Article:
• Infants aged 6 to 12 months with pulmonary hypertension, even if symptoms are medically controlled
    • Patients older than 2 years with pulmonary to systemic flow ratio greater than 2:1
    • Patients with supracristal ventricular septal defect of any size, even if asymptomatic
  • Open surgical closure is safe and effective; this treatment method usually prevents development of pulmonary vascular disease when performed before age 1 year 2
    • Transcatheter device closure is an alternative for some ventricular septal defects, particularly muscular, trabecular (Swiss cheese) ventricular septal defects. These defects are the most technically challenging to surgically repair and are associated with higher rates of postsurgical complications 21
    • In complex lesions or very unwell infants, closure may need to be approached as a 2-stage procedure with initial pulmonary artery banding and subsequent ventricular septal defect repair

Nondrug and supportive care

Supplemental oxygen 25

  • Controversial; consider in setting of pulmonary hypertension, including Eisenmenger syndrome
  • Can be given on a trial basis and continued only if it produces a consistent increase in arterial oxygen saturation

Nutritional support 24

  • Appropriate for patients with failure to thrive associated with ventricular septal defect
  • Increase daily caloric intake by giving high-calorie baby formulas, supplementing breastfeeding, or providing other nutritional support
  • Nasogastric feeding may be required if patient is unable to feed adequately
Open ventricular septal defect repair 26

General explanation

  • Patch closure of ventricular septal defect under cardiopulmonary bypass
  • Single-stage procedure performed via sternotomy


  • Procedure of choice in most patients with hemodynamically significant ventricular septal defect


  • Patients with severe Eisenmenger syndrome who are unresponsive to pulmonary vasodilators 27
Transcatheter ventricular septal defect closure 28 29

General explanation

  • Deployment of a device (eg, ventricular septal defect occluder) to close defect; performed via percutaneous catheter with transesophageal echocardiographic or fluoroscopic guidance 3
    • May also be undertaken as hybrid periventricular approach with open surgical incision, avoiding both cardiopulmonary bypass and adverse effects associated with transcatheter placement in small infants 21


  • Hemodynamically significant muscular ventricular septal defect 21
    • A child who weighs 5 kg or more and has favorable anatomy is considered a candidate for percutaneous closure 21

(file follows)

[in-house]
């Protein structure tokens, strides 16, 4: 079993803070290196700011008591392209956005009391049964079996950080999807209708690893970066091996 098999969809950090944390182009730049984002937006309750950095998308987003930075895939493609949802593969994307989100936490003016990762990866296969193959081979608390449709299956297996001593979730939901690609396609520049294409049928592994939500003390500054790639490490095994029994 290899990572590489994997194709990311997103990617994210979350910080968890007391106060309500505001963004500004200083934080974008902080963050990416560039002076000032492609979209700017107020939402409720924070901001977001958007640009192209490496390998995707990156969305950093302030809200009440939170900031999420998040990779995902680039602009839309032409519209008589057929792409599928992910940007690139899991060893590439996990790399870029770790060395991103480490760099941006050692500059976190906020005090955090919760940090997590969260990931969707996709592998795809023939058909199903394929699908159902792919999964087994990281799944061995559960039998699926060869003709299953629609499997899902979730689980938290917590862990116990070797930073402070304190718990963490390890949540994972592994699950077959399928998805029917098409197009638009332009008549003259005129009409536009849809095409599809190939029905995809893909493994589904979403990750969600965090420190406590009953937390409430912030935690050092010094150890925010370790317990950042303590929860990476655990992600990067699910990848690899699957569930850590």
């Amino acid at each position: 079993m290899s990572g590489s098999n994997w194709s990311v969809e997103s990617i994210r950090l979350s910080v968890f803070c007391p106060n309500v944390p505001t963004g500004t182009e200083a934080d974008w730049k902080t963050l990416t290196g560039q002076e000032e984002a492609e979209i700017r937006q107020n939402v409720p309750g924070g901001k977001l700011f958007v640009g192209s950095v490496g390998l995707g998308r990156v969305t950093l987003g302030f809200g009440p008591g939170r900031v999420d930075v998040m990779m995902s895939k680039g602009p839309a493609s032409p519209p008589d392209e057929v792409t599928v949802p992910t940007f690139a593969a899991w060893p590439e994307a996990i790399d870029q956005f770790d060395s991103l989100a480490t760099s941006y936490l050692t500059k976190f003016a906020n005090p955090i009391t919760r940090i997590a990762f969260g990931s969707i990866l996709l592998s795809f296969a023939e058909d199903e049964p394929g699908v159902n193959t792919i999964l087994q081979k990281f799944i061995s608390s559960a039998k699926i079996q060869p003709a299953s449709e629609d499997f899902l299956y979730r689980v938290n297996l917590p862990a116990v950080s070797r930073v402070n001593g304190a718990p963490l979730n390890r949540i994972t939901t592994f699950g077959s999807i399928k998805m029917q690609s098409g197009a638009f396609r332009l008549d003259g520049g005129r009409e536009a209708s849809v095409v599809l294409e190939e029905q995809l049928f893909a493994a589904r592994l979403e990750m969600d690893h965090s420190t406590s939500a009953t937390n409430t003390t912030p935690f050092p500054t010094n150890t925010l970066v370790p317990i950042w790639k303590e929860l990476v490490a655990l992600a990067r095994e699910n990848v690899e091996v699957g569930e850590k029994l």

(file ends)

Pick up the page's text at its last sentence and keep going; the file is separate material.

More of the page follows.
• For infants who weigh less than 5 kg or for patients with abnormal septal wall planes, surgery or an alternative method of device delivery (ie, hybrid periventricular approach) is typically considered 21

Contraindications 21

  • Defect that is too complex or anatomically inappropriate for transcatheter closure
  • Weight less than 3 kg (unless hybrid periventricular approach is used) 21
  • Sepsis
  • Aspirin use
Pulmonary artery banding 30

General explanation

  • A band is placed around aortopulmonary trunk to restrict flow into pulmonary arteries, thereby preventing pulmonary overflow and development of pulmonary hypertension
    • Subsequent debanding and repair of ventricular septal defect is done in a second operation


  • Palliation or stalling for staged repair in the following settings:
    • Specific types of ventricular septal defects (multiple muscular Swiss cheese defects, defects with complex anatomy, univentricular physiology)
    • Infant with severe marasmus or sepsis
    • Cardiopulmonary bypass contraindicated (eg, after intracranial bleed)


  • Defect amenable to single-stage repair


  • Ventricular septal defect occurring as a component of complex cardiac defects (eg, tetralogy of Fallot, double outlet right ventricle, transposition of great vessels, functionally univentricular heart) is addressed during management of these defects

Special populations

  • Pregnant patients
    • No contraindications to pregnancy in patients with repaired ventricular septal defect or isolated small defects and no pulmonary hypertension; pregnancy is well tolerated
    • Pregnancy is contraindicated in patients with ventricular septal defect and Eisenmenger syndrome; high risk of premature delivery and maternal and fetal death 19
      • Counsel against pregnancy, ensure adequate contraception, and consider early termination if pregnancy occurs
      • Requires obstetric management at specialist center with access to intensive care if pregnancy proceeds
  • Adults
    • Rare for adult to present with an undiagnosed isolated ventricular septal defect